Taking care of chickens is a part of a growing interest in producing food at home.
A small flock of laying hens provides a regular supply of fresh eggs, as well as being interesting pets in their own right.
Taking care of backyard chickens requires time and money. But exactly how much of each can come as something of a surprise!
Read on for more information about taking care of pet chickens.
Taking Care Of Chickens
This article focuses on how to take care of egg laying chickens – known as layers. We’ll cover:
- Can you afford the time commitment?
- How much does taking care of chickens cost?
- How much space do chickens need?
- Choosing food for your chickens
- Deciding whether to let your chickens roam
- How to be a good neighbor whilst keeping chickens
- Chickens and other pets
- Protecting your chickens
How Much Time Does Taking Care Of Chickens Take?
A lot of people think chickens are animals that mostly take care of themselves.
But keeping backyard chickens can be a time consuming hobby!
Chickens need releasing from their nesting box every morning, and rounding up again every evening. They need fresh food and water every day.
And every day you should take a few minutes to observe each one for physical or behavioral signs that they’re injured or sick.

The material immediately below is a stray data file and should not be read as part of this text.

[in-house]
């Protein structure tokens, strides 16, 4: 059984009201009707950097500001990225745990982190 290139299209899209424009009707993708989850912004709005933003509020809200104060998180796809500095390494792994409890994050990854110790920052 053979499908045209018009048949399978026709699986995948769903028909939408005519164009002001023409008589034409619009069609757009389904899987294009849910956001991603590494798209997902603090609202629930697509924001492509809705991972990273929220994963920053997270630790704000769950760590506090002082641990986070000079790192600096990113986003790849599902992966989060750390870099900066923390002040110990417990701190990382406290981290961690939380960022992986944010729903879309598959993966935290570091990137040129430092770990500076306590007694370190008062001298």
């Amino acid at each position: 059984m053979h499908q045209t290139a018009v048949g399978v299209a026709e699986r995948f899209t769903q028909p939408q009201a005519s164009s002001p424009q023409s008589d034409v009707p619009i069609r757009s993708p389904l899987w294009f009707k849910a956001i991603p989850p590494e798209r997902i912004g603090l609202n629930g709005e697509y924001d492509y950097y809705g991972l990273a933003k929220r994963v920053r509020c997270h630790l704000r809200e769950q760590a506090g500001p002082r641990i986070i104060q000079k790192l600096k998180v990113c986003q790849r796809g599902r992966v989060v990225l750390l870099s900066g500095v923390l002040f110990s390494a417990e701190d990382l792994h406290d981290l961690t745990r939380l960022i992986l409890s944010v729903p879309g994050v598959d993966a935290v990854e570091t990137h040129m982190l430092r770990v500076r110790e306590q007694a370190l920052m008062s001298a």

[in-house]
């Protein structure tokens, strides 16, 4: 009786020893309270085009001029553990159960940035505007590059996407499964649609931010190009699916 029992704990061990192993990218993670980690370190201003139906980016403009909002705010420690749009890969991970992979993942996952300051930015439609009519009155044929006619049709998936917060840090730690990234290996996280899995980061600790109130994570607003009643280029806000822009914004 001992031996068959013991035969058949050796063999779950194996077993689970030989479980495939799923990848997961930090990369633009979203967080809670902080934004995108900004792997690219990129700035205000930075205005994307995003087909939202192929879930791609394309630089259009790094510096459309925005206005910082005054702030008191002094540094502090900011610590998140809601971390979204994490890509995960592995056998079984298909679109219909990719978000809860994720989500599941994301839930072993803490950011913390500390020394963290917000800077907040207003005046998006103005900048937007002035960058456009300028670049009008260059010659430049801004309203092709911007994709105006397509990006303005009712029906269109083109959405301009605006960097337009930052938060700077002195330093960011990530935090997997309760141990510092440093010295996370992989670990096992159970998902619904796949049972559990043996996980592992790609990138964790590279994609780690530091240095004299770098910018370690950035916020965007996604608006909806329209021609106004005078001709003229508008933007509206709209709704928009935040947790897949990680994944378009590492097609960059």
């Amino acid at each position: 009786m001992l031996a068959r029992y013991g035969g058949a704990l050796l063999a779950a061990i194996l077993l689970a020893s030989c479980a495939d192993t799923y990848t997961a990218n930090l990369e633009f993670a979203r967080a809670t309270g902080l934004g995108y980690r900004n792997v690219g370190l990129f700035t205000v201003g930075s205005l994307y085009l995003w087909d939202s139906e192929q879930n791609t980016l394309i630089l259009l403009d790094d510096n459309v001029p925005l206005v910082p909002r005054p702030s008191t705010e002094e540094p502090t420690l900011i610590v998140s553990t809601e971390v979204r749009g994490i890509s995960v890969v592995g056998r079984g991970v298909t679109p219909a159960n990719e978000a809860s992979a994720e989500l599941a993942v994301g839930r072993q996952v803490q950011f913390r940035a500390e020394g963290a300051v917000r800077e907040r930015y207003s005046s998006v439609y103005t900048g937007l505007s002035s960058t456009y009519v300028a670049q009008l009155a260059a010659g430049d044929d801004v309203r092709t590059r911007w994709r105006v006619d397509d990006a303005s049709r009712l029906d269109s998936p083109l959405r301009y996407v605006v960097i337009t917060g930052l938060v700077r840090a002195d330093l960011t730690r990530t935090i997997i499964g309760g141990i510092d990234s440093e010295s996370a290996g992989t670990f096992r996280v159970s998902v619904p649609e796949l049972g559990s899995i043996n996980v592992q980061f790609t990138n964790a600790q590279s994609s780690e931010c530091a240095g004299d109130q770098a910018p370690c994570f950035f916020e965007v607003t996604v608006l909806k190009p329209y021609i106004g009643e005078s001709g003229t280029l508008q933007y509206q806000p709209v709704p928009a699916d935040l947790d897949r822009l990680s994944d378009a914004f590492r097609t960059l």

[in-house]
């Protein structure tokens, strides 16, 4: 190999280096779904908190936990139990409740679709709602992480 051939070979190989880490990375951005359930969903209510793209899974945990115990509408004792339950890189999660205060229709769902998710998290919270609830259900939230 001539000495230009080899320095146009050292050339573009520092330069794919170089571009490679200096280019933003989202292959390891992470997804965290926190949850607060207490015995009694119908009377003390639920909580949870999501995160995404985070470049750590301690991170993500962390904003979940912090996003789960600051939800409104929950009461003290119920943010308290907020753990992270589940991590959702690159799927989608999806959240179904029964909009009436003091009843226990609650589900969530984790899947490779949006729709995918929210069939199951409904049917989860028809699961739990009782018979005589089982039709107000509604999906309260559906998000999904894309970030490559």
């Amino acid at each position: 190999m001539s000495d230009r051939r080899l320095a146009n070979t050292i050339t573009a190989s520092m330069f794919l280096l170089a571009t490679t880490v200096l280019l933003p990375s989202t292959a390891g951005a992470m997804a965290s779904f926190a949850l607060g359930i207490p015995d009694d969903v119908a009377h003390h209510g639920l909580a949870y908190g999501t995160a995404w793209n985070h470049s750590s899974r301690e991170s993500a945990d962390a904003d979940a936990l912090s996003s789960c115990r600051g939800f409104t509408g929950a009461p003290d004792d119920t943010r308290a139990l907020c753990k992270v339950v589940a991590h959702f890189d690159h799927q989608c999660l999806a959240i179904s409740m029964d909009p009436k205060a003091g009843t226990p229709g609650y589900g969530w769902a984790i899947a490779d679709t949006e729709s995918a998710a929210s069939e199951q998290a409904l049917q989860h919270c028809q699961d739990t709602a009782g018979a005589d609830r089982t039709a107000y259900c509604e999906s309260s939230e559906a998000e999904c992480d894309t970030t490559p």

With a bit of practice and experience, these daily routines are unlikely to take long, but it depends how many birds you keep!
Less Frequent Needs
Once a week their food and water bowls need disinfecting and the nesting material in their coop needs to be changed. Allow anything up to an hour for this, depending on the size of your flock.
You’ll also need time to respond to important ad hoc needs, such as making vet trips, and repairing damage to their coop.
Another important consideration is who will provide this time commitment if you go out of town – is there someone else willing to drop round twice a day, and give up an afternoon to visit the vet, if needs be?
How Much Does Taking Care Of Chickens Cost?
The cost of keeping chickens depends upon several factors.
These include how many you keep, what kind of habitat you give them, which grain you feed them, etc.
The upfront costs of getting new chickens are:
- The coop. Coops can cost less than $100 for a small coop which sits inside a separate enclosure, to over $1000 dollars for a large predator-proofed coop with an integrated enclosure. Alternatively, you can pick up coop designs for a few dollars, and make it yourself for the cost of the materials.
- An enclosure or fencing, if your coop doesn’t include enough outdoor space.
- Food and water dispensers.
- The chickens! Chickens can cost anything from $5 for a young Rhode Island Red chick, to $50 for rare breed hen who’s “at the point of lay” (the age they start laying eggs – usually around 20 weeks old).
The ongoing costs of caring for chickens are:
- Parasite prevention treatments, like wormers